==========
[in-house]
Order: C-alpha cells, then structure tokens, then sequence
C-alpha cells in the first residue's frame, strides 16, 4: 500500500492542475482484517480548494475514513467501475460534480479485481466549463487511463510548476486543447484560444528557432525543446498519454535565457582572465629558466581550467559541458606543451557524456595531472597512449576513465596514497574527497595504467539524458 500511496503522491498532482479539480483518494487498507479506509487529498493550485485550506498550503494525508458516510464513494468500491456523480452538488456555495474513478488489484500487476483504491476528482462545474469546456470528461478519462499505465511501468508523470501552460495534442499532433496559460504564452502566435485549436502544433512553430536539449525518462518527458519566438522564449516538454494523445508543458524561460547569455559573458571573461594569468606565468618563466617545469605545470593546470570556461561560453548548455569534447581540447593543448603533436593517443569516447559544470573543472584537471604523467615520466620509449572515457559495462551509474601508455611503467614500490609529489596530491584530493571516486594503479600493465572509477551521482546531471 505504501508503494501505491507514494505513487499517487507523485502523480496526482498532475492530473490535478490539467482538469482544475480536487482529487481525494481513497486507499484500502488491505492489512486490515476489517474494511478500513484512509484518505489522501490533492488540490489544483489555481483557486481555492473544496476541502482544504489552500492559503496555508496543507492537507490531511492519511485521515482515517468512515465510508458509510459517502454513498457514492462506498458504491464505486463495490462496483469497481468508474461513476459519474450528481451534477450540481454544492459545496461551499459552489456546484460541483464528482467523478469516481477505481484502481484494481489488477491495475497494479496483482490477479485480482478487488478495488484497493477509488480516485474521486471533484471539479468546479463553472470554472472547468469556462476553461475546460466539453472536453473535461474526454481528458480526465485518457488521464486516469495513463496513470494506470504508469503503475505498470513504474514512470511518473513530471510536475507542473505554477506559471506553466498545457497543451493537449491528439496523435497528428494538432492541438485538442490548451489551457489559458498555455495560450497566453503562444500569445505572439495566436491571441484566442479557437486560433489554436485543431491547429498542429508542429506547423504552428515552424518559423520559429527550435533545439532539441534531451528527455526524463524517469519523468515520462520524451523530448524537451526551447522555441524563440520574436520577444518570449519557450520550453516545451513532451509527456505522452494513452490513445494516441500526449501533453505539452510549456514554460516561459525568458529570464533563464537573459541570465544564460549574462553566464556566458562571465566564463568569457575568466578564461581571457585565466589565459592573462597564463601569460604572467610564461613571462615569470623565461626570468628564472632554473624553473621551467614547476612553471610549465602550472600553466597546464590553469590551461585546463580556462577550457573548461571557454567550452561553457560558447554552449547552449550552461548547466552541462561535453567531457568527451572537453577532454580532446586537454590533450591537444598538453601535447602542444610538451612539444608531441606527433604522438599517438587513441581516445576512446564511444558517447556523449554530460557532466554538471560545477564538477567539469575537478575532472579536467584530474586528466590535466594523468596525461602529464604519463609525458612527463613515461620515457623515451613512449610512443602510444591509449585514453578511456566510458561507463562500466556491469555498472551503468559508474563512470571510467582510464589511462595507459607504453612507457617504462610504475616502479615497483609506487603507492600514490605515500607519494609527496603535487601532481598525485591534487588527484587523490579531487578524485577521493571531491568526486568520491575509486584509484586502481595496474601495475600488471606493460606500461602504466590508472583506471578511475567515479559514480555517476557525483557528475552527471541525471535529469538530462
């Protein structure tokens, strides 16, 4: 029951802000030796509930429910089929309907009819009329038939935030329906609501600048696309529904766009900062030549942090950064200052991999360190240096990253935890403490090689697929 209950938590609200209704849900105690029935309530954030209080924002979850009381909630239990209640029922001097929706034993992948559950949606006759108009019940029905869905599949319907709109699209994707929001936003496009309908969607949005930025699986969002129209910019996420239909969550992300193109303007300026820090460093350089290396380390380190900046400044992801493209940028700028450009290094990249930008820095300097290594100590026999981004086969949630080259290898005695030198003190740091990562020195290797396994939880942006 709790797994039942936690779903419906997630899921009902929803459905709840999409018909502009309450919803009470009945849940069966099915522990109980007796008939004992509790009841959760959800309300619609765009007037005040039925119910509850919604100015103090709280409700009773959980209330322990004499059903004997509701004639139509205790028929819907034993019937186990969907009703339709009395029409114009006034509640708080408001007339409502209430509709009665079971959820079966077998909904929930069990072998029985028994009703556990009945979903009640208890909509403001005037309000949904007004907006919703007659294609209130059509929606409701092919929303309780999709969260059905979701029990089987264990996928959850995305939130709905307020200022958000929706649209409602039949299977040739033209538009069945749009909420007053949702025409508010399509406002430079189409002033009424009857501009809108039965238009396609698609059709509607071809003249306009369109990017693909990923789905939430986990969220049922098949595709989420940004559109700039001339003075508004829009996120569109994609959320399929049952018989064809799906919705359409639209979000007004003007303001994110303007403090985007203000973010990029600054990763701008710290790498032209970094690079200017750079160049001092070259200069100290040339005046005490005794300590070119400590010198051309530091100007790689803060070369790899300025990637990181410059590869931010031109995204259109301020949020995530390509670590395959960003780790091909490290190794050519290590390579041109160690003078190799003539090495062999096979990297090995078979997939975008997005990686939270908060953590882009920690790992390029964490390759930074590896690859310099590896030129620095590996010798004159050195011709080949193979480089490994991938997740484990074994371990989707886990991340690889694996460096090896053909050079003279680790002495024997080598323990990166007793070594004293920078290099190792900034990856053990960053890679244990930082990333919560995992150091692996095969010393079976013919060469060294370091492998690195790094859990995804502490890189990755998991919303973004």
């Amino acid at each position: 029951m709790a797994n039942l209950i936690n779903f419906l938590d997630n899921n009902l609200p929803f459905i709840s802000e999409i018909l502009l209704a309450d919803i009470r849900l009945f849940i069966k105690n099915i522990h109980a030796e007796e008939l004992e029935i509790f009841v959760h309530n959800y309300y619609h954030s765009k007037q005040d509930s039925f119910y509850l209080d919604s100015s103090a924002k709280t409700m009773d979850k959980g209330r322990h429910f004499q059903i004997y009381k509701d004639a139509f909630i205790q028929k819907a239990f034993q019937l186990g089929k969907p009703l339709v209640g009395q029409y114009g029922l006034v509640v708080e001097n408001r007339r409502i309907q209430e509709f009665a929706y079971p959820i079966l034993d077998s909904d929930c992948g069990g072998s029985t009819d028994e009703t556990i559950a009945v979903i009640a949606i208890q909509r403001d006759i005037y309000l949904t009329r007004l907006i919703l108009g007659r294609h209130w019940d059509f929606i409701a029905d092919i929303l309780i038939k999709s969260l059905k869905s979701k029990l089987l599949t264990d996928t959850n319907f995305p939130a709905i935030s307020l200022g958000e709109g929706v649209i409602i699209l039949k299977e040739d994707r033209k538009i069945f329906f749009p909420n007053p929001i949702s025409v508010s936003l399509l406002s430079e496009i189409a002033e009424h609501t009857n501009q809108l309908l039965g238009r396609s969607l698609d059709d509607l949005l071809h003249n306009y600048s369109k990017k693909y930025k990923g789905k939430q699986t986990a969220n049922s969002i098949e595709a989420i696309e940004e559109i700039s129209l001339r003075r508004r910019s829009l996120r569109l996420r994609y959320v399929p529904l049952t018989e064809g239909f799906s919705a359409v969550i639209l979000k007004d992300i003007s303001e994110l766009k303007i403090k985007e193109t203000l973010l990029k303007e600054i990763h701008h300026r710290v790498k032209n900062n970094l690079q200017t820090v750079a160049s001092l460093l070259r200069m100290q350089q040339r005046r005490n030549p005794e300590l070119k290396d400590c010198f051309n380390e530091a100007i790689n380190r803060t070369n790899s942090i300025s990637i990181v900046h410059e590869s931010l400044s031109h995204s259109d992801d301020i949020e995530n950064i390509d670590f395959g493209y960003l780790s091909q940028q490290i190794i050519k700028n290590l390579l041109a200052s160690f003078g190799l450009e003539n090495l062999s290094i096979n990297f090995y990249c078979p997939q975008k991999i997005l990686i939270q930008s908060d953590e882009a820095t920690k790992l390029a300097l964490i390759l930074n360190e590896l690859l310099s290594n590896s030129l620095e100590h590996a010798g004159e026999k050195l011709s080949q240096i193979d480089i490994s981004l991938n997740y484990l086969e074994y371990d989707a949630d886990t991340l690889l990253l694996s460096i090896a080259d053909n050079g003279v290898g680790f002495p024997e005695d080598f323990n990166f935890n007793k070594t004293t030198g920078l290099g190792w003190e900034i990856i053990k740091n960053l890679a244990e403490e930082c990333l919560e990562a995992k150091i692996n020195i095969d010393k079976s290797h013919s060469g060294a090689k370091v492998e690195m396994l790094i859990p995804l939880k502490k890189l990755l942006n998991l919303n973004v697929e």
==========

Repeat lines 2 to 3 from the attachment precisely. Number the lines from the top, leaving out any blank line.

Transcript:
Order: C-alpha cells, then structure tokens, then sequence
C-alpha cells in the first residue's frame, strides 16, 4: 500500500492542475482484517480548494475514513467501475460534480479485481466549463487511463510548476486543447484560444528557432525543446498519454535565457582572465629558466581550467559541458606543451557524456595531472597512449576513465596514497574527497595504467539524458 500511496503522491498532482479539480483518494487498507479506509487529498493550485485550506498550503494525508458516510464513494468500491456523480452538488456555495474513478488489484500487476483504491476528482462545474469546456470528461478519462499505465511501468508523470501552460495534442499532433496559460504564452502566435485549436502544433512553430536539449525518462518527458519566438522564449516538454494523445508543458524561460547569455559573458571573461594569468606565468618563466617545469605545470593546470570556461561560453548548455569534447581540447593543448603533436593517443569516447559544470573543472584537471604523467615520466620509449572515457559495462551509474601508455611503467614500490609529489596530491584530493571516486594503479600493465572509477551521482546531471 505504501508503494501505491507514494505513487499517487507523485502523480496526482498532475492530473490535478490539467482538469482544475480536487482529487481525494481513497486507499484500502488491505492489512486490515476489517474494511478500513484512509484518505489522501490533492488540490489544483489555481483557486481555492473544496476541502482544504489552500492559503496555508496543507492537507490531511492519511485521515482515517468512515465510508458509510459517502454513498457514492462506498458504491464505486463495490462496483469497481468508474461513476459519474450528481451534477450540481454544492459545496461551499459552489456546484460541483464528482467523478469516481477505481484502481484494481489488477491495475497494479496483482490477479485480482478487488478495488484497493477509488480516485474521486471533484471539479468546479463553472470554472472547468469556462476553461475546460466539453472536453473535461474526454481528458480526465485518457488521464486516469495513463496513470494506470504508469503503475505498470513504474514512470511518473513530471510536475507542473505554477506559471506553466498545457497543451493537449491528439496523435497528428494538432492541438485538442490548451489551457489559458498555455495560450497566453503562444500569445505572439495566436491571441484566442479557437486560433489554436485543431491547429498542429508542429506547423504552428515552424518559423520559429527550435533545439532539441534531451528527455526524463524517469519523468515520462520524451523530448524537451526551447522555441524563440520574436520577444518570449519557450520550453516545451513532451509527456505522452494513452490513445494516441500526449501533453505539452510549456514554460516561459525568458529570464533563464537573459541570465544564460549574462553566464556566458562571465566564463568569457575568466578564461581571457585565466589565459592573462597564463601569460604572467610564461613571462615569470623565461626570468628564472632554473624553473621551467614547476612553471610549465602550472600553466597546464590553469590551461585546463580556462577550457573548461571557454567550452561553457560558447554552449547552449550552461548547466552541462561535453567531457568527451572537453577532454580532446586537454590533450591537444598538453601535447602542444610538451612539444608531441606527433604522438599517438587513441581516445576512446564511444558517447556523449554530460557532466554538471560545477564538477567539469575537478575532472579536467584530474586528466590535466594523468596525461602529464604519463609525458612527463613515461620515457623515451613512449610512443602510444591509449585514453578511456566510458561507463562500466556491469555498472551503468559508474563512470571510467582510464589511462595507459607504453612507457617504462610504475616502479615497483609506487603507492600514490605515500607519494609527496603535487601532481598525485591534487588527484587523490579531487578524485577521493571531491568526486568520491575509486584509484586502481595496474601495475600488471606493460606500461602504466590508472583506471578511475567515479559514480555517476557525483557528475552527471541525471535529469538530462